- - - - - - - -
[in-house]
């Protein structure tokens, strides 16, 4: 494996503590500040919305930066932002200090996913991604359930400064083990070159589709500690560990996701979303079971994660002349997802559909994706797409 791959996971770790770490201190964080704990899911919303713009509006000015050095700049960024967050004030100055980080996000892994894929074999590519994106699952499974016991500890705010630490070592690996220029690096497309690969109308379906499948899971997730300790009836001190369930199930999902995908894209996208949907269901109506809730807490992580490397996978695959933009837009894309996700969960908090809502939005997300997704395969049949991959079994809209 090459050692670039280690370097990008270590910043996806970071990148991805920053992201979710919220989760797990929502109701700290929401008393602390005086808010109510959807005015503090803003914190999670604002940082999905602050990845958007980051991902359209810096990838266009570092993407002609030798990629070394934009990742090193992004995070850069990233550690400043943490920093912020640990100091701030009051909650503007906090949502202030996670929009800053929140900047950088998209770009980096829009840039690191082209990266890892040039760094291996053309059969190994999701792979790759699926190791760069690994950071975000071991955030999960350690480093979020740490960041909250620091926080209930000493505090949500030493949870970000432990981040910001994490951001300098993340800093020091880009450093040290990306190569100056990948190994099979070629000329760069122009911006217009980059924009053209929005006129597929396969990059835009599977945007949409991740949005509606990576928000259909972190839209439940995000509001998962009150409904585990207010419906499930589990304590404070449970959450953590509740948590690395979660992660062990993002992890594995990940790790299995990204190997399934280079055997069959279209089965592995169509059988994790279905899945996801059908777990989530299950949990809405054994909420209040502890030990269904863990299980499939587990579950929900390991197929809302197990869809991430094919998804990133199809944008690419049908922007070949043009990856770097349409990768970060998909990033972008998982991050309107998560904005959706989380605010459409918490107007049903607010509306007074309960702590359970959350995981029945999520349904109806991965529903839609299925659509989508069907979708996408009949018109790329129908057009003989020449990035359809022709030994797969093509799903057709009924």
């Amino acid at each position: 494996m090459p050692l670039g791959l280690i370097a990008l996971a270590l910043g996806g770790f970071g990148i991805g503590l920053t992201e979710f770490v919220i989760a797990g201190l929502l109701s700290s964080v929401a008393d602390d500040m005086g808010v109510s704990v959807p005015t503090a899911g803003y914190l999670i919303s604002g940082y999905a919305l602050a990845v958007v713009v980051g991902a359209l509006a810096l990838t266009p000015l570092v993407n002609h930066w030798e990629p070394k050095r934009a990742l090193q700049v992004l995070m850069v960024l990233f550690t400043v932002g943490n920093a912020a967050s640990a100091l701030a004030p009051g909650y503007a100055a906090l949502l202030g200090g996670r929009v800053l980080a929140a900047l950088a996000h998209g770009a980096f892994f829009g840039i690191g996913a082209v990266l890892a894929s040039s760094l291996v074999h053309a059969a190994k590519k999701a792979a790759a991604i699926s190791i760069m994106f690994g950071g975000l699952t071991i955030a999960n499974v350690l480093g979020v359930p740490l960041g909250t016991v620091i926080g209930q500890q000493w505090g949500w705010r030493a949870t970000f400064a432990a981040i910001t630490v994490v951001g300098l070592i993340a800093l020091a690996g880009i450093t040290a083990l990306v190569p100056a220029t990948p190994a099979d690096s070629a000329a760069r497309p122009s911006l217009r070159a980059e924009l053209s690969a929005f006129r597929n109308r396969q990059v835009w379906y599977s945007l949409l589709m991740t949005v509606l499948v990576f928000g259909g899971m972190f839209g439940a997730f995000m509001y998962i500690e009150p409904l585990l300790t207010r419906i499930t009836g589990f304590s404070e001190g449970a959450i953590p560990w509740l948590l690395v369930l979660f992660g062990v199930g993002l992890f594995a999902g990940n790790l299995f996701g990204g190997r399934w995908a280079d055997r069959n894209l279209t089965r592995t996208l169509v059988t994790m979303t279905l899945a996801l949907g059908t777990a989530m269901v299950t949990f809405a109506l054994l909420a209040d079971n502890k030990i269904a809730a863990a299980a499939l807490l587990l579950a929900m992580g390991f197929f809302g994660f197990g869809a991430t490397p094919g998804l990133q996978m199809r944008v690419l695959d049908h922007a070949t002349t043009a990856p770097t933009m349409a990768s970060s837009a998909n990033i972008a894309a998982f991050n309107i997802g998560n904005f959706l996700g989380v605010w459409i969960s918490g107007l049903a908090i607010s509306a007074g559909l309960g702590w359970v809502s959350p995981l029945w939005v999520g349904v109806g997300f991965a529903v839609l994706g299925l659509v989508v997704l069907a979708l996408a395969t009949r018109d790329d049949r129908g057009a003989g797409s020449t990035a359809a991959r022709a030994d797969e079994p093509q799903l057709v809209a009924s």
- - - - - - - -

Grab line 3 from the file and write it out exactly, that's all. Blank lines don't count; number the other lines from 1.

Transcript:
């Amino acid at each position: 494996m090459p050692l670039g791959l280690i370097a990008l996971a270590l910043g996806g770790f970071g990148i991805g503590l920053t992201e979710f770490v919220i989760a797990g201190l929502l109701s700290s964080v929401a008393d602390d500040m005086g808010v109510s704990v959807p005015t503090a899911g803003y914190l999670i919303s604002g940082y999905a919305l602050a990845v958007v713009v980051g991902a359209l509006a810096l990838t266009p000015l570092v993407n002609h930066w030798e990629p070394k050095r934009a990742l090193q700049v992004l995070m850069v960024l990233f550690t400043v932002g943490n920093a912020a967050s640990a100091l701030a004030p009051g909650y503007a100055a906090l949502l202030g200090g996670r929009v800053l980080a929140a900047l950088a996000h998209g770009a980096f892994f829009g840039i690191g996913a082209v990266l890892a894929s040039s760094l291996v074999h053309a059969a190994k590519k999701a792979a790759a991604i699926s190791i760069m994106f690994g950071g975000l699952t071991i955030a999960n499974v350690l480093g979020v359930p740490l960041g909250t016991v620091i926080g209930q500890q000493w505090g949500w705010r030493a949870t970000f400064a432990a981040i910001t630490v994490v951001g300098l070592i993340a800093l020091a690996g880009i450093t040290a083990l990306v190569p100056a220029t990948p190994a099979d690096s070629a000329a760069r497309p122009s911006l217009r070159a980059e924009l053209s690969a929005f006129r597929n109308r396969q990059v835009w379906y599977s945007l949409l589709m991740t949005v509606l499948v990576f928000g259909g899971m972190f839209g439940a997730f995000m509001y998962i500690e009150p409904l585990l300790t207010r419906i499930t009836g589990f304590s404070e001190g449970a959450i953590p560990w509740l948590l690395v369930l979660f992660g062990v199930g993002l992890f594995a999902g990940n790790l299995f996701g990204g190997r399934w995908a280079d055997r069959n894209l279209t089965r592995t996208l169509v059988t994790m979303t279905l899945a996801l949907g059908t777990a989530m269901v299950t949990f809405a109506l054994l909420a209040d079971n502890k030990i269904a809730a863990a299980a499939l807490l587990l579950a929900m992580g390991f197929f809302g994660f197990g869809a991430t490397p094919g998804l990133q996978m199809r944008v690419l695959d049908h922007a070949t002349t043009a990856p770097t933009m349409a990768s970060s837009a998909n990033i972008a894309a998982f991050n309107i997802g998560n904005f959706l996700g989380v605010w459409i969960s918490g107007l049903a908090i607010s509306a007074g559909l309960g702590w359970v809502s959350p995981l029945w939005v999520g349904v109806g997300f991965a529903v839609l994706g299925l659509v989508v997704l069907a979708l996408a395969t009949r018109d790329d049949r129908g057009a003989g797409s020449t990035a359809a991959r022709a030994d797969e079994p093509q799903l057709v809209a009924s």